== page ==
Date of Award


Document Type


Degree Name

Doctor of Philosophy (PhD)



Committee Chair/Advisor

William Dougan

Committee Member

Jorge Garcia

Committee Member

Robert Fleck

Committee Member

Devon Gorry


Federalism allows multiple levels of government, such as counties, states, and nations, to control the same territory. The result is often differentiated policies across smaller jurisdictions, which inevitably create spillovers when goods can be purchased in one locality and not in another. The first chapter discusses how each of the subsequent chapters are related using this context.

The second chapter investigates how one jurisdiction's policy may diffuse across neighboring jurisdictions to mitigate spillover effects using evidence from Texas. Texas is one of 34 states that allow local jurisdictions to determine alcohol policies and regulations via local option referenda. A force behind the increasing liberalization of alcohol laws in Texas could be policy diffusion, a phenomenon in which policy changes in one jurisdiction spread to or constrain policies in other regions. The results indicate that the probability that a county allows for the sale of liquor or mixed beverages increases by about 45 percentage points when all of its neighbors become wetter. Additionally, I find that having a high percentage of Baptists is strongly correlated with resistance to the relaxation of restrictions on alcohol consumption, and other demographics also factor into this decision.

Chapter 3 lends further support to the conclusions of Chapter 2, again focusing on Texas alcohol policy. Local option leads to neighboring jurisdictions, possibly counties, having different levels of alcohol availability, which may result in increased drunk driving as consumers in a drier county travel to a nearby location to procure alcohol. Policy harmonization---or the event of a county changing its alcohol policy to match that of its neighbor---can potentially reduce the amount of cross-border drunk driving. I do not find statistically significant evidence that policy harmonization reduces drunk driving in a pair of neighboring counties, although it may reduce drunk driving in the county that was initially wet. The evidence suggests that most of the enforcement effort regarding patrolling for drunk drivers is concentrated at the local level via local police and sheriff's departments, as opposed to at the state level via the Highway Patrol, who monitor the roads that consumers would likely take to travel between counties. The results regarding policy differentiation are ambiguous, which is most likely due to my small sample size. Most enforcement against drunk driving may take place close to the point of consumption, on the local roads possibly near highly frequented bars or restaurants.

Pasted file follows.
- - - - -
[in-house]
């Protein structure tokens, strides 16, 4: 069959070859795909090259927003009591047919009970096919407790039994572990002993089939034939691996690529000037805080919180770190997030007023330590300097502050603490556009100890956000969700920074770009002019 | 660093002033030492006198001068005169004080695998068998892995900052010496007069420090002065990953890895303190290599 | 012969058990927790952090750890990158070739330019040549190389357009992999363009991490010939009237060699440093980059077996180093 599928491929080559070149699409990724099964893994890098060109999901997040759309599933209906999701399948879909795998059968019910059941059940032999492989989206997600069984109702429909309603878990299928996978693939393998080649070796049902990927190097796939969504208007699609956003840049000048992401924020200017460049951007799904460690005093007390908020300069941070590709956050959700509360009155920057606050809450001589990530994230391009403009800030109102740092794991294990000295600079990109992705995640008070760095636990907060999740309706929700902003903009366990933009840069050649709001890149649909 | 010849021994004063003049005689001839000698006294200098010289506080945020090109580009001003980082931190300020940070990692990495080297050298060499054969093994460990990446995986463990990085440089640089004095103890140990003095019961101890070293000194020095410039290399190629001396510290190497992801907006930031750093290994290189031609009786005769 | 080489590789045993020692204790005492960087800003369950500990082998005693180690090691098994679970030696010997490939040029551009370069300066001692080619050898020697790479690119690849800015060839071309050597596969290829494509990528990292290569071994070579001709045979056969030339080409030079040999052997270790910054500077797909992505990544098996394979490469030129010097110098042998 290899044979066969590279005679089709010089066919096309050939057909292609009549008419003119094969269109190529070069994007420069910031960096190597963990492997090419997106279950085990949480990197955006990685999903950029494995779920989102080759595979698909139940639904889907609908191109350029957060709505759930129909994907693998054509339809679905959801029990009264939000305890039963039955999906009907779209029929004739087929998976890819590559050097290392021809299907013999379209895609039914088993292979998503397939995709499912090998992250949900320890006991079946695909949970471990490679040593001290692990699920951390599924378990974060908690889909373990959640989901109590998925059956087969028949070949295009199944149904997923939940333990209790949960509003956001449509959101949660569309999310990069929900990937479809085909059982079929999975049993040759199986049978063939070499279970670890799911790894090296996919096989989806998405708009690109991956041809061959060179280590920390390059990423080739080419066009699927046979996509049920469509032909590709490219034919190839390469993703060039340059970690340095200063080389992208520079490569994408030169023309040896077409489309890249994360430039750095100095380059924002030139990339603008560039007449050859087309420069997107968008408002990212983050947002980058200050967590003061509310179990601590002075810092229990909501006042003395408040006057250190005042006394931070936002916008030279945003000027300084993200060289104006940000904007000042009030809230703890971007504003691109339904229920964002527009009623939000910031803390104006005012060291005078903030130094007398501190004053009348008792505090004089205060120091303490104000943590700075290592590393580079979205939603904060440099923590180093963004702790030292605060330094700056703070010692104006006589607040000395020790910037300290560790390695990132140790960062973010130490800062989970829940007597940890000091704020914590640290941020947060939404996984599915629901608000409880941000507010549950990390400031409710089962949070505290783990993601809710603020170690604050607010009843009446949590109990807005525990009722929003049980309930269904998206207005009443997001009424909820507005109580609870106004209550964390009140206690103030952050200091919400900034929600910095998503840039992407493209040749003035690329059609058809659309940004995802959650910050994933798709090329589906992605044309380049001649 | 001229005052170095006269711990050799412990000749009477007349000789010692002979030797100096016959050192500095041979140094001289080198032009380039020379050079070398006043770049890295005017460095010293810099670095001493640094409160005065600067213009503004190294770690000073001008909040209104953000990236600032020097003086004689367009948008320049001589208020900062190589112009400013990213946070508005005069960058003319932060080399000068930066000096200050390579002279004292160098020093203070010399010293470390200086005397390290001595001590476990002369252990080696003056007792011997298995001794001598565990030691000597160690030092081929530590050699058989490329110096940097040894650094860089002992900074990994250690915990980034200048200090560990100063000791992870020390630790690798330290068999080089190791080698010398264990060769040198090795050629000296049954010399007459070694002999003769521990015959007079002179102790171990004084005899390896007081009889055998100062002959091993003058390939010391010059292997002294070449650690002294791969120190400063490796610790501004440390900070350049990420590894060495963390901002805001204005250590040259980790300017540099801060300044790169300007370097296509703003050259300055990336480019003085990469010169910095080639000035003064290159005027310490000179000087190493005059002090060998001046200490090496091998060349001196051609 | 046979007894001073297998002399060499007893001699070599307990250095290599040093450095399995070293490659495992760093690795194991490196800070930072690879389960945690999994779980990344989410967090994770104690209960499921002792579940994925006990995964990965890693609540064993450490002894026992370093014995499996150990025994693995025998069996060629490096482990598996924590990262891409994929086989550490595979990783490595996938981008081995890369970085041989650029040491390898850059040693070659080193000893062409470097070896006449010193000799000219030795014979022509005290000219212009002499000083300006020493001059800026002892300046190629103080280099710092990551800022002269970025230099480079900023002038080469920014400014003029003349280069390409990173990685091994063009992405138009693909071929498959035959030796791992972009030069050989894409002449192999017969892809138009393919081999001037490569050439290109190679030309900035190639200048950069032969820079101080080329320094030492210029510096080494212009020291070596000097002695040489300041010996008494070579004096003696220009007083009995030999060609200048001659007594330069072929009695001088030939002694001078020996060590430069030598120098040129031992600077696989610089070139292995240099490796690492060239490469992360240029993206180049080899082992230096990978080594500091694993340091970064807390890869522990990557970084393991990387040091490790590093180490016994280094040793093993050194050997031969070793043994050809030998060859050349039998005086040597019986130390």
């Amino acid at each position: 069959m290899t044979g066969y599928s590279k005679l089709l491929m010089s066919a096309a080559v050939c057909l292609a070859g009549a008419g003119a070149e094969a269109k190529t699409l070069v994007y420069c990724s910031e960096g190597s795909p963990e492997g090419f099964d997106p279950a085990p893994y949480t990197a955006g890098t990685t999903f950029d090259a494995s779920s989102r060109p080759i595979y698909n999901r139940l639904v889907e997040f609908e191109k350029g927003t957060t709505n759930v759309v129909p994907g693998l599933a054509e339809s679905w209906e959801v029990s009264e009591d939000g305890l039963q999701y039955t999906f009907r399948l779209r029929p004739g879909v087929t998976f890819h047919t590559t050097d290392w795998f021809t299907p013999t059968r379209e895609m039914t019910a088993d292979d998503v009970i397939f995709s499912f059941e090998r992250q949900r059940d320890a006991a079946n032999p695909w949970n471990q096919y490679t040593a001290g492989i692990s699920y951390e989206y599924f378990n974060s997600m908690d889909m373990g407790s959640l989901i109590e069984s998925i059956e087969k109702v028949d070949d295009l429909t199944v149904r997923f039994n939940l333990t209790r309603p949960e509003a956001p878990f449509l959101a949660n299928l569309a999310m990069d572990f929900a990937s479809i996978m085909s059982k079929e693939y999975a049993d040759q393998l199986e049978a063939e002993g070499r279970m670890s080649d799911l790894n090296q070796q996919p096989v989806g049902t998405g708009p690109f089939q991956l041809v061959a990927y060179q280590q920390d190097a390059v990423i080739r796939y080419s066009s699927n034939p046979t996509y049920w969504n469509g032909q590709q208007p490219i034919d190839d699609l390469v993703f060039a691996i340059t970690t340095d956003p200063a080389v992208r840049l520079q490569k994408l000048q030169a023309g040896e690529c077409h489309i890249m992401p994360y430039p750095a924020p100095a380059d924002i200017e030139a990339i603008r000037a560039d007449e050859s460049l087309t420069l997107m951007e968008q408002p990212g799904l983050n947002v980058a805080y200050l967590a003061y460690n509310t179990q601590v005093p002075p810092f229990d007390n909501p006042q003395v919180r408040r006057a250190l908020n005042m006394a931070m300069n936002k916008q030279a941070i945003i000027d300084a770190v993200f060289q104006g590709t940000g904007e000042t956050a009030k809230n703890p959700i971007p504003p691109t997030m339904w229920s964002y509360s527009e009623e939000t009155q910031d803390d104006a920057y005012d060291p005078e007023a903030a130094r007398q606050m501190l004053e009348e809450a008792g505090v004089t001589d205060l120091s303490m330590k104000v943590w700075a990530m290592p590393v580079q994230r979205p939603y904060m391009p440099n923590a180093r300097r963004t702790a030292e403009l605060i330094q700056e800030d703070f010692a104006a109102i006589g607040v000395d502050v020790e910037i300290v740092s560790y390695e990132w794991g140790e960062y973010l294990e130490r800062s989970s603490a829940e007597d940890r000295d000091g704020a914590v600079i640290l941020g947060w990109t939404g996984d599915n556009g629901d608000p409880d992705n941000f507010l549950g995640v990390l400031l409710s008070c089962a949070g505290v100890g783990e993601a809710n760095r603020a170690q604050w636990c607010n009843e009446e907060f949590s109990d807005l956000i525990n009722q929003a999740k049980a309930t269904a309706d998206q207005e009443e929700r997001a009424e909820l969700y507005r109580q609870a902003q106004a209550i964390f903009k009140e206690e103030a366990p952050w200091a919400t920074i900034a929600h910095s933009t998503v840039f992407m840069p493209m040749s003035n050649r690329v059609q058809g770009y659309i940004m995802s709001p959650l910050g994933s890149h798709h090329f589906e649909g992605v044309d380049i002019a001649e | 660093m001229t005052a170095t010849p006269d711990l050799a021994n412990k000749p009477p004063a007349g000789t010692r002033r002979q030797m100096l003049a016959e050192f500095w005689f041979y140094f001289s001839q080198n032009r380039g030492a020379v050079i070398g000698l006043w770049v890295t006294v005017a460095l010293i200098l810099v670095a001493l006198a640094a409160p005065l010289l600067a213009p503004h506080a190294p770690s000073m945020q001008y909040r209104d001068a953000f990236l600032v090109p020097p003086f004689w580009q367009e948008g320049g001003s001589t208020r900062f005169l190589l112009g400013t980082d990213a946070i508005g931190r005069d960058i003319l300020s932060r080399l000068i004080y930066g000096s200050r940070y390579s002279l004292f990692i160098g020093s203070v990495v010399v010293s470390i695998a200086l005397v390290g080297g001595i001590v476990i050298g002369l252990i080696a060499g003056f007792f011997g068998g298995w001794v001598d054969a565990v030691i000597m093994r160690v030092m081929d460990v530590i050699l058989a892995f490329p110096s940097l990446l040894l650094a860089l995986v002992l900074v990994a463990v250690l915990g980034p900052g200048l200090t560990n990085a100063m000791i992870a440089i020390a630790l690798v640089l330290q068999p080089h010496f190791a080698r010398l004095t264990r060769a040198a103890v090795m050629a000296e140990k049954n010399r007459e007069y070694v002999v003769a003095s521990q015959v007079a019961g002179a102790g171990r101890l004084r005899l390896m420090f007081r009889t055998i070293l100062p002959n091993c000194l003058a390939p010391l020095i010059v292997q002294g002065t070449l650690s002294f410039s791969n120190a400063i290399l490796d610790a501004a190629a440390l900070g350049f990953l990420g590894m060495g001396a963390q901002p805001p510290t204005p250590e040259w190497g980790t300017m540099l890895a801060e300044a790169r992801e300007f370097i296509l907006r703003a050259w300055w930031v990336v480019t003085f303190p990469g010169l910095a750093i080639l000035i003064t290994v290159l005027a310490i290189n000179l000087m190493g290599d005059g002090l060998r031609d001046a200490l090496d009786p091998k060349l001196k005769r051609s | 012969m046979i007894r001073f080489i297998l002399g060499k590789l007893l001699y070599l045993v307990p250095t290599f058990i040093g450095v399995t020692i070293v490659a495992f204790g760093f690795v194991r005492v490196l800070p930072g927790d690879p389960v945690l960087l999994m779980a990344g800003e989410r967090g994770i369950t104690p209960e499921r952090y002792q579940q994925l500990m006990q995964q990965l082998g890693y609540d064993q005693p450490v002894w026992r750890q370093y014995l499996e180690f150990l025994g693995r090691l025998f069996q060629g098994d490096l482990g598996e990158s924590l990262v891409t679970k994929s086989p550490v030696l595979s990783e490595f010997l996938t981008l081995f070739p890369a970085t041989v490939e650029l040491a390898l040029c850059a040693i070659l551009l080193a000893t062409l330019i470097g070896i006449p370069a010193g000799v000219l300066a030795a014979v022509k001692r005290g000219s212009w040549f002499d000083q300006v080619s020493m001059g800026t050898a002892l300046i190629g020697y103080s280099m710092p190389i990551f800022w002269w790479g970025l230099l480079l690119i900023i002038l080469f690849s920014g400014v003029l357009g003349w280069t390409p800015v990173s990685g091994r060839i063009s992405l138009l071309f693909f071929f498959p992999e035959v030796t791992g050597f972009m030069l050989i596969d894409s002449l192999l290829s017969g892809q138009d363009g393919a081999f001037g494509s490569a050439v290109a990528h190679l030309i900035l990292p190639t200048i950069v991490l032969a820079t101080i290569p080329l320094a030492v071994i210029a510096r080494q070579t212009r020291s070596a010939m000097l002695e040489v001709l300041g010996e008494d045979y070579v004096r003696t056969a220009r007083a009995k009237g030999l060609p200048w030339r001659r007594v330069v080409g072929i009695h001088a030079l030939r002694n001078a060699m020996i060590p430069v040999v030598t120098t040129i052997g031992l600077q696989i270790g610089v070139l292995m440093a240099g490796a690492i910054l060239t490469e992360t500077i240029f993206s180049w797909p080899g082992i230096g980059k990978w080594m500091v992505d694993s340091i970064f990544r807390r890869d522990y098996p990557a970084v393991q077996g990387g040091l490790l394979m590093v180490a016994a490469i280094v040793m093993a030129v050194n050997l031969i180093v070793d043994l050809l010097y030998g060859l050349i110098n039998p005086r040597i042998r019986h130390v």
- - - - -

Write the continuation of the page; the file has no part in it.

Policies that directly regulate alcohol availability are not the only laws that may affect the prevalence of drunk driving. The fourth chapter examines how recreational marijuana laws (RMLs) affect fatalities that result from alcohol impairment and other types of impaired driving. While I find that enacting a RML does not significantly affect traffic fatalities related to any type of drugged driving, I find evidence that the introduction of a RML increases the rate of traffic fatalities that resulted from an accident in which at least one driver was under the influence of alcohol by about 31-55 fatalities per year. My research extends the literature on MMLs and their effect on traffic fatalities.



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